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I am having trouble with the unitary transformation of a certain Hamiltonian in the paper

Zhai, H. Spin-orbit coupled quantum gases. Int. J. Mod. Phys. B 26 no. 1, 1230001 (2012). arXiv:1110.6798 [cond-mat.quant-gas].

Here they transform the hamiltonian $$ H=\begin{pmatrix} \frac{k^2_x}{2m}+\epsilon_1 & \frac{\Omega}{2}e^{i2k_0x} & 0 \\ \frac{\Omega}{2}e^{-i2k_0x} & \frac{k^2_x}{2m} & \frac{\Omega}{2}e^{i2k_0x} \\0 & \frac{\Omega}{2}e^{-i2k_0x} & \frac{k^2_x}{2m}-\epsilon_2 \end{pmatrix} $$ via the unitary transformation $$ U=\left(\begin{array}{ccc}e^{-i2k_0 x} & 0 & 0 \\0 & 1 & 0 \\0 & 0 & e^{i2k_0x}\end{array}\right) $$ to get the "effective" hamiltonian $$ H_{\text{eff}}=UHU^\dagger=\left(\begin{array}{ccc} \frac{(k_x+2k_0)^2}{2m}+\epsilon_1 & \frac{\Omega}{2} & 0 \\ \frac{\Omega}{2} & \frac{k^2_x}{2m} & \frac{\Omega}{2} \\0 & \frac{\Omega}{2} & \frac{(k_x-2k_0)^2}{2m}-\epsilon_2 \end{array}\right). $$

I have tried doing this transformation many times but I can't succeed.

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what do yo u mean make a unitary transformation. do you mean some along the lines of e^(-iHt) – Prathyush Aug 5 '13 at 8:21
Write the Hamiltonian and the transformation here. – Malabarba Aug 5 '13 at 10:33
(Tip: you can download the TeX source of arXiv papers to avoid re-typing the equations.) – Emilio Pisanty Aug 6 '13 at 19:33

1 Answer 1

The problem is that $k_x$ and $x$ do not commute.

The paper is using a hybrid representation for the atom's quantum state which is very useful and natural but which can also be disconcerting if you don't know what's going on. They are considering two degrees of freedom: one discrete (the three $m_F$ hyperfine levels) and one continuous (the atom's position). One way to represent such states is to use a column vector representation for the discrete d.o.f. and a wavefunction notation for the continuous one. Thus a quantum state $|\Psi\rangle$ is represented as $$\begin{pmatrix}\psi_{-1}(x)\\\psi_0(x)\\\psi_{1}(x)\end{pmatrix},$$ where $\psi_m(x)=\langle m,x|\Psi\rangle$. Operators are similarly represented by three-by-three matrices whose entries are themselves operators on $L_2(\mathbb{R})$.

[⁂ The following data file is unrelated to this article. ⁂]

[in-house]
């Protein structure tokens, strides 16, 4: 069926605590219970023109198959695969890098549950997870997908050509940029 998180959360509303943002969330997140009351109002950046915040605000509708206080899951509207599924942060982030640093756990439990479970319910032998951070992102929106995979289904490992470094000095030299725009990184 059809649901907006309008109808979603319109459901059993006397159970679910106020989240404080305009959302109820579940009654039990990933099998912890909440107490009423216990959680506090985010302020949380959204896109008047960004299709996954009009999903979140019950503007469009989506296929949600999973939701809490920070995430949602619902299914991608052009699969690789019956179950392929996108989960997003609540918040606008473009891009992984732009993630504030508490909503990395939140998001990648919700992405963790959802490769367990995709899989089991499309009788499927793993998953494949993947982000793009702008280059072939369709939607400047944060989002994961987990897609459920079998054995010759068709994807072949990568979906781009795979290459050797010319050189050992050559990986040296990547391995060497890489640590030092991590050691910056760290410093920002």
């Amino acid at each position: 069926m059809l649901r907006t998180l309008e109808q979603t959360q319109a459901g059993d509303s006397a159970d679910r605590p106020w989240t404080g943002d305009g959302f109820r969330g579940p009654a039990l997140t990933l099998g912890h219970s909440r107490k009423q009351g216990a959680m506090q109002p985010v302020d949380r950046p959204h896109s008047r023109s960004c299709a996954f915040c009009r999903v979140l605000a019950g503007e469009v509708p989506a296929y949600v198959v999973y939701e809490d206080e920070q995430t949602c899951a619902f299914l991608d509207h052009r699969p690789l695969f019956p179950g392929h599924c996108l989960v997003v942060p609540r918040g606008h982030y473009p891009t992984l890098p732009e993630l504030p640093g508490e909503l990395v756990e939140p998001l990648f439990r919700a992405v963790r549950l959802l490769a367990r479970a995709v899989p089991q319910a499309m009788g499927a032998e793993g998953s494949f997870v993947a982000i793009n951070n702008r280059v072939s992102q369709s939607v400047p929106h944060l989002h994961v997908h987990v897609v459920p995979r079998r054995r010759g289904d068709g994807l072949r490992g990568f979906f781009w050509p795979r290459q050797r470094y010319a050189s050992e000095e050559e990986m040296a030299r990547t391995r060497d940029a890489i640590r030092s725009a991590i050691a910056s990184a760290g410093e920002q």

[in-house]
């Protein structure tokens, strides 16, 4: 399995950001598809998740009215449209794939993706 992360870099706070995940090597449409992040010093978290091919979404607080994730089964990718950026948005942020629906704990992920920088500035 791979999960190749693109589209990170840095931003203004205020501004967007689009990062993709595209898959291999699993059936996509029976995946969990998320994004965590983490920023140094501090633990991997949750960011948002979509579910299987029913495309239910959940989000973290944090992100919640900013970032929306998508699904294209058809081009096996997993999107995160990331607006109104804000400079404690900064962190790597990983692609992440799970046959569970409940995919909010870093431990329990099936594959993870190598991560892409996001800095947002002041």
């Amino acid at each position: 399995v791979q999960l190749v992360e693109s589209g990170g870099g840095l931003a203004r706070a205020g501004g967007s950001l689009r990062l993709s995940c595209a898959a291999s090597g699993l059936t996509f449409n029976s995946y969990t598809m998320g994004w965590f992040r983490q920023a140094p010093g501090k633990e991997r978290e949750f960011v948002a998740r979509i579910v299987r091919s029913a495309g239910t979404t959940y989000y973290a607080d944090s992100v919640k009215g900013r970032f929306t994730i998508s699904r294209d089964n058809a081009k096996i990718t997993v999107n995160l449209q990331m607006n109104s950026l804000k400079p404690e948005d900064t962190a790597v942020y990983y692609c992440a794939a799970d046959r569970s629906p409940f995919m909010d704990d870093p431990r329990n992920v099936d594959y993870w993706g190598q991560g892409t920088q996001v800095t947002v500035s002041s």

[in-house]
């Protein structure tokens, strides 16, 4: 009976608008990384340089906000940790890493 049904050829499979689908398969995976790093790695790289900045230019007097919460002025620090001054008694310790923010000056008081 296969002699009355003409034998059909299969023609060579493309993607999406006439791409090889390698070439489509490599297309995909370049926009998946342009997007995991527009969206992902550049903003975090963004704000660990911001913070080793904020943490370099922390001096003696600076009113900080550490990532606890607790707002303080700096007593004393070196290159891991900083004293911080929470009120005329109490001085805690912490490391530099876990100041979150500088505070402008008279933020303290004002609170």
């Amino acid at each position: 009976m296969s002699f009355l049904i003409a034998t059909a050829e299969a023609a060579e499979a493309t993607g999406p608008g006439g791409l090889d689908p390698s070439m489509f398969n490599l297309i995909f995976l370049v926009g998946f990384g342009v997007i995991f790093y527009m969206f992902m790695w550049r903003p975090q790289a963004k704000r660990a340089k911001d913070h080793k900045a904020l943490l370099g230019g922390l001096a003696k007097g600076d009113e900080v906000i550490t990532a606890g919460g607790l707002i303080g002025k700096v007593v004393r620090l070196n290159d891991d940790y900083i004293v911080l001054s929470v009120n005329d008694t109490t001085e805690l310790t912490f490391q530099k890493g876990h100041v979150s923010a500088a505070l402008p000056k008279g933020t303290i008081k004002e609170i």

More to the point, they are transforming the hamiltonian $$ H=\begin{pmatrix} \frac{k^2_x}{2m}+\epsilon_1 & \frac{\Omega}{2}e^{i2k_0x} & 0 \\ \frac{\Omega}{2}e^{-i2k_0x} & \frac{k^2_x}{2m} & \frac{\Omega}{2}e^{i2k_0x} \\0 & \frac{\Omega}{2}e^{-i2k_0x} & \frac{k^2_x}{2m}-\epsilon_2 \end{pmatrix} $$ via the unitary transformation $$ U=\left(\begin{array}{ccc}e^{-i2k_0 x} & 0 & 0 \\0 & 1 & 0 \\0 & 0 & e^{i2k_0x}\end{array}\right). $$

What you get is something of a mess at first: $$ H_{\text{eff}}=UHU^\dagger=\begin{pmatrix} e^{-i2k_0 x}\frac{k^2_x}{2m}e^{i2k_0 x}+\epsilon_1 & \frac{\Omega}{2} & 0 \\ \frac{\Omega}{2} & \frac{k^2_x}{2m} & \frac{\Omega}{2} \\ 0 & \frac{\Omega}{2} & e^{i2k_0 x}\frac{k^2_x}{2m}e^{-i2k_0 x}-\epsilon_2 \end{pmatrix}. $$ As you can see, the $x$ dependence of the off-diagonal coupling terms has been "rotated" out, as it should be. The energies, however, need special handling, because $k_x$ does not commute with $x$. Instead, they obey the canonical commutation relation $$[x,k_x]=i,$$ of course.

In this particular case, the operator $e^{-i2k_0 x}$ in the combination $e^{-i2k_0 x}\frac{k^2_x}{2m}e^{i2k_0 x}$ is acting as a displacement operator: multiplying by an exponential phase is equivalent to a translation in momentum space. (This should be obvious by how both operations relate to each other under a Fourier transform. For a wavefunction (instead of operator-viewpoint) look at this, see this answer.)

You can and should work the operator algebra to show that $e^{-i2k_0 x}\frac{k^2_x}{2m}e^{i2k_0 x}=\frac{(k_x+2k_0)^2}{2m}$ as described, but the more general statement is that $$e^{-i2k_0 x}f(k_x)e^{i2k_0 x}=f(k_x+2k_0).$$

This is enough to show that the transformed hamiltonian is $$ H_{\text{eff}}=\left(\begin{array}{ccc} \frac{(k_x+2k_0)^2}{2m}+\epsilon_1 & \frac{\Omega}{2} & 0 \\ \frac{\Omega}{2} & \frac{k^2_x}{2m} & \frac{\Omega}{2} \\0 & \frac{\Omega}{2} & \frac{(k_x-2k_0)^2}{2m}-\epsilon_2 \end{array}\right). $$

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